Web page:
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  • Writer's pictureAidan Edgecomb

New ICAC powers introduced as NSW transport minister remains under pressure

It’s recently been revealed that NSW Transport Secretary Josh Murray made donations to Transport Minister Jo Haylen last September.

NSW Transport Minister Jo Haylen remains under pressure after appointing former Labor staffer Josh Murray to the role of Transport for NSW secretary.


A $500 donation from Mr Murray and a $250 donation from his wife made to Haylen before the state election in March were detailed in emails released to parliament. Mr Murray previously served as Chief of Staff to Labor Premier Morris Iemma.


Ms Haylen claims the donations were tickets to a fundraising event held last year, attended by Prime Minister Anthony Albanese. Neither donations were disclosed, as they were below the mandatory disclosure threshold of $1,000.


Ms Haylen chose Mr Murray for the nearly $600,000 per year job, and earlier this month told 2GB: “I got my preferred candidate”. This is despite an external recruiter claiming Mr Murray was “under review or not recommended [for the job]” and posed a “significant risk”.


An intervention during the hiring process from Ms Haylen’s chief of staff, Scott Gartrell, was revealed in an email to transport department staff, where he wrote “The short list below is pretty underwhelming!...Josh Murray should be interviewed as well.”


A spokesperson for Ms Haylen claims that she had “no private interest in this matter”, with the minister defending the hiring process in parliament last week, saying that she had “made all the necessary declarations that I am required to make.”


The recruitment process for the role cost the taxpayer $125,000, and Premier Chris Minns, later admitted it was unnecessary, telling 2GB “In retrospect, [the recruitment process] wasn’t required.”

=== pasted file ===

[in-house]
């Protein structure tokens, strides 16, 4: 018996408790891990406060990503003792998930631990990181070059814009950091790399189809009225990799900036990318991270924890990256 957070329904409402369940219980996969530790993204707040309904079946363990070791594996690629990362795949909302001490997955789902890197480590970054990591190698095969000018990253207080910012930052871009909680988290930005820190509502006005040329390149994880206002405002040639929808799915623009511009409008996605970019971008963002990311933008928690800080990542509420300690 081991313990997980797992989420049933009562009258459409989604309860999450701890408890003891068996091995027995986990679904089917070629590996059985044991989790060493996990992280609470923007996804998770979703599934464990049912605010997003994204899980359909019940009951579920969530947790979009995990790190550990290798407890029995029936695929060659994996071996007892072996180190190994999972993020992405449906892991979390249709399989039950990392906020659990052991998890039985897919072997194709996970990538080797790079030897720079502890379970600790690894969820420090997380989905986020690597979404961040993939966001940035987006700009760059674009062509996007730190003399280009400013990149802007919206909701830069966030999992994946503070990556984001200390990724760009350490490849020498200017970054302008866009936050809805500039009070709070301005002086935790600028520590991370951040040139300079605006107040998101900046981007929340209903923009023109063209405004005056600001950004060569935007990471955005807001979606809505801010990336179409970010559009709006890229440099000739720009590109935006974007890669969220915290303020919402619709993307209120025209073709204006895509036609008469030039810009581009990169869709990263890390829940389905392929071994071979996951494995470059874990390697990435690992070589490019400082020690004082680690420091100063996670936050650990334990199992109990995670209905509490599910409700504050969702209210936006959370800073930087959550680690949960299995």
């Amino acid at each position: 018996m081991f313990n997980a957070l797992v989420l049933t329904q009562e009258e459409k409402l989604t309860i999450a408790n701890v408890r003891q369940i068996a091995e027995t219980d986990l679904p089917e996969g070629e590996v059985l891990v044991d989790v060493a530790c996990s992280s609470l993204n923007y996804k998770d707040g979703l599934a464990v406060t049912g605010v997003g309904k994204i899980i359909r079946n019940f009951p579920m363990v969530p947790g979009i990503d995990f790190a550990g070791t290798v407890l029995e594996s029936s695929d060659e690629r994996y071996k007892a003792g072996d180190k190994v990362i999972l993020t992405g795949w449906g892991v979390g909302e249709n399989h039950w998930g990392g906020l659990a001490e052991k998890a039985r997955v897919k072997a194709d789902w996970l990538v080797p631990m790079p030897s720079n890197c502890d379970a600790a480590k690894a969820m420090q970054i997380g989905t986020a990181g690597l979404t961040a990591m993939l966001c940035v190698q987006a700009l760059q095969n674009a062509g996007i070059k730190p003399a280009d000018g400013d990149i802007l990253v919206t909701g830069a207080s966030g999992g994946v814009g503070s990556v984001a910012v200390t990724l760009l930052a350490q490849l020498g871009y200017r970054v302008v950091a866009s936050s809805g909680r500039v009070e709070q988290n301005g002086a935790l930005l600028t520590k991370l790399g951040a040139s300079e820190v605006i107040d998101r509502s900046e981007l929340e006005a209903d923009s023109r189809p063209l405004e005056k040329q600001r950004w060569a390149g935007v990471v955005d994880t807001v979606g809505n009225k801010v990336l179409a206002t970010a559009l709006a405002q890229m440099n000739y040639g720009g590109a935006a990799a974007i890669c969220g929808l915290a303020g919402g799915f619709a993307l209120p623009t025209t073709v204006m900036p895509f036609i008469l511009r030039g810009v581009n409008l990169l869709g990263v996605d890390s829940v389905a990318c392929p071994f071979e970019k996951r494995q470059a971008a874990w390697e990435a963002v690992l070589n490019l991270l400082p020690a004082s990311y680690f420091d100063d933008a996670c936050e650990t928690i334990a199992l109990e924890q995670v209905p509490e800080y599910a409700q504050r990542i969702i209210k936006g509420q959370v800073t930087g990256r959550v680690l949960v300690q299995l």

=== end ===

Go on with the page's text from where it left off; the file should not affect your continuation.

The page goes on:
Mr Minns has backed his minister overall, by arguing that the donation did not influence Ms Haylen during the decision making process. This has been echoed by Haylen herself, saying: “That would be absurd, to make a connection between buying a couple of tickets for a fundraiser six months out from an election and a very important senior public service job”.


The appointment was first criticised by deputy NSW Liberal leader Natalie Ward before the donations revelations came out, claiming: “[Murray] has no qualifications administering transport or infrastructure and he clearly has been parachuted into this role”.


Opposition Leader Mark Speakman says Ms Haylen did have a conflict of interest, and that it should have been declared prior to the appointment of Mr Murray. He argues this was because Mr Murray donated to her campaign, had a personal relationship with her, and had a Labor connection.


The news comes just days after Minns’ government granted the Independent Commission Against Corruption (ICAC) the power to use recordings obtained illegally as evidence in its proceedings.


This would not affect the operation of the Surveillance Devices Act 2007 (NSW) in criminal proceedings. The High Court emphasised in Kadir v The Queen (2020) that this law prohibits the use of audio and visual recordings made in “deliberate defiance of the law” as evidence in criminal proceedings.


However, this new power would bring ICAC into line with the powers given to anti-corruption bodies in other states, such as South Australia. Anti-corruption bodies generally have broader powers when it comes to evidence and investigations.


Although former ICAC assistant commissioner Anthony Whealy has called for an independent investigation to take place, but it remains unclear whether Jo Haylen or Josh Murray will be referred to ICAC over this.


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